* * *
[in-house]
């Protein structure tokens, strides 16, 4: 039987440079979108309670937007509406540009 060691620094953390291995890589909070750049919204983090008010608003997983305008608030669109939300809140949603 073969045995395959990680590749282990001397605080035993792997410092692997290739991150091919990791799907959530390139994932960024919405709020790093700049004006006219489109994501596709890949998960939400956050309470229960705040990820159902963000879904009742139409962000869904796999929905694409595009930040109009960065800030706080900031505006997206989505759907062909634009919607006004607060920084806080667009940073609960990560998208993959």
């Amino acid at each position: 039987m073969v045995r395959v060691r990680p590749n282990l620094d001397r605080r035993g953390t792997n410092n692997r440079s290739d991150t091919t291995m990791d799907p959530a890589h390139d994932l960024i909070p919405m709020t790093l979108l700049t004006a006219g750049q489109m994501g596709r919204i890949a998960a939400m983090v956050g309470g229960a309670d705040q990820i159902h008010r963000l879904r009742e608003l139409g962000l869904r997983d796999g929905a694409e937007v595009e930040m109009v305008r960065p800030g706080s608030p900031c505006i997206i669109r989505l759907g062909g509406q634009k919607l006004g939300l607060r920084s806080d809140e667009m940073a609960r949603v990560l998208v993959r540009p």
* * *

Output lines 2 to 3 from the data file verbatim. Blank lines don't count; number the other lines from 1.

């Protein structure tokens, strides 16, 4: 039987440079979108309670937007509406540009 060691620094953390291995890589909070750049919204983090008010608003997983305008608030669109939300809140949603 073969045995395959990680590749282990001397605080035993792997410092692997290739991150091919990791799907959530390139994932960024919405709020790093700049004006006219489109994501596709890949998960939400956050309470229960705040990820159902963000879904009742139409962000869904796999929905694409595009930040109009960065800030706080900031505006997206989505759907062909634009919607006004607060920084806080667009940073609960990560998208993959």
């Amino acid at each position: 039987m073969v045995r395959v060691r990680p590749n282990l620094d001397r605080r035993g953390t792997n410092n692997r440079s290739d991150t091919t291995m990791d799907p959530a890589h390139d994932l960024i909070p919405m709020t790093l979108l700049t004006a006219g750049q489109m994501g596709r919204i890949a998960a939400m983090v956050g309470g229960a309670d705040q990820i159902h008010r963000l879904r009742e608003l139409g962000l869904r997983d796999g929905a694409e937007v595009e930040m109009v305008r960065p800030g706080s608030p900031c505006i997206i669109r989505l759907g062909g509406q634009k919607l006004g939300l607060r920084s806080d809140e667009m940073a609960r949603v990560l998208v993959r540009p």